A Lot or a Little?
What you will—and won't—find in this app.
Ease of Play
The game has a gentle learning curve and understandable concept that even young kids can grasp. As the levels get higher, though, the difficulty begins to ramp up, which could cause frustration.
Upon losing, you'll see phrases such as, "Dang! You were so close!"
Did you know you can flag iffy content? Adjust limits for Language in your kid's entertainment guide.Get started
Products & Purchases
If you lose five times, you'll have to either purchase additional lives or wait for your health to refill. Other levels are significantly easier with "bombs" to remove obstacles, but those are only available via in-app purchase.
Parents Need to Know
Parents need to know that TwoDots is a matching puzzle game that involves connecting and matching like-colored dots. It's a basic concept but one that proves to be fun. Users can buy extra lives to continue playing uninterrupted, but it's unnecessary -- as are the bombs, which open trap doors and increase the dots on-screen. Later levels can be extremely challenging without these tools. There's no seriously iffy content in the app, but, under the terms of service, kids younger than 13 may not use it.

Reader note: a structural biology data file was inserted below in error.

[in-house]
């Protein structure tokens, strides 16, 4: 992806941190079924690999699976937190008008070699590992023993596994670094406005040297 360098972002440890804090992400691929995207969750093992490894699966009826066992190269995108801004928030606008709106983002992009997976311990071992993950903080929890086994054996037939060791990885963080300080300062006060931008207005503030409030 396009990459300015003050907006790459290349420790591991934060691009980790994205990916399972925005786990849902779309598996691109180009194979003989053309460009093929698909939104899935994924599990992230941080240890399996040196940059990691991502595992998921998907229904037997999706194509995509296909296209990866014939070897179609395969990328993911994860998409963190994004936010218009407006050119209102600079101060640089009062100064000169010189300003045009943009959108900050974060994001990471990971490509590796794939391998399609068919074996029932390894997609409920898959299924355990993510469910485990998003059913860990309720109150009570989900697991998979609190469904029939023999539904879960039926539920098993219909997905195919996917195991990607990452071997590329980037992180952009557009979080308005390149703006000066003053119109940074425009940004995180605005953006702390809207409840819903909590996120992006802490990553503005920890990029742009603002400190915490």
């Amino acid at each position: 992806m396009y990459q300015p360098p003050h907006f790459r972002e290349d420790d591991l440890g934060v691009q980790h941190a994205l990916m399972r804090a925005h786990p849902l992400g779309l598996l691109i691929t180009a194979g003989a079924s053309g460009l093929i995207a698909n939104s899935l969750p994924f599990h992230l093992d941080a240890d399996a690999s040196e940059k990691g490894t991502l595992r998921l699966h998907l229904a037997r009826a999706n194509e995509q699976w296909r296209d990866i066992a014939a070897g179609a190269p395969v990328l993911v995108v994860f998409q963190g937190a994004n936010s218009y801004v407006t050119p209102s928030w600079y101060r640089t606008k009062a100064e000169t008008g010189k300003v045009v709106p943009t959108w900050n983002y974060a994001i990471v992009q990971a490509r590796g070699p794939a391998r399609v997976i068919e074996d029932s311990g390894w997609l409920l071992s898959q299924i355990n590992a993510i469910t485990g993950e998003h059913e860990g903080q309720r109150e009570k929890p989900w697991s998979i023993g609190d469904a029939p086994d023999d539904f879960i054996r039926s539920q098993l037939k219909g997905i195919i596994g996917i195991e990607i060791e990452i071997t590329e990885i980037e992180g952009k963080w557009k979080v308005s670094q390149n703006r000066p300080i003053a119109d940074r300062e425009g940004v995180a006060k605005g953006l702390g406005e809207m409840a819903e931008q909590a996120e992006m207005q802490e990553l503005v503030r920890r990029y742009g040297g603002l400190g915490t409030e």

Is It Any Good?
TWODOTS takes the best parts of Candy Crush Saga to create a wonderful puzzle game that's equally challenging and inviting to players. The game is completely charming and has a minimalist play style that makes it a wonderful mental break. Unfortunately, it also takes some of the worst parts of Candy Crush Saga in the process.
As the difficulty ramps up -- and you lose a few times -- the game locks itself for further play unless you pay for additional hearts and lives or sit on the bench for 20 minutes or more. It's an annoying distraction that only gets more frustrating as you get further into the game. That said, the wait times for regeneration aren't extreme, so it's imminently possible to play the game without paying -- and those times you are playing are incredibly entertaining.
Did we miss something on diversity?
Research shows a connection between kids' healthy self-esteem and positive portrayals in media. That's why we've added a new "Diverse Representations" section to our reviews that will be rolling out on an ongoing basis. You can help us help kids by suggesting a diversity update.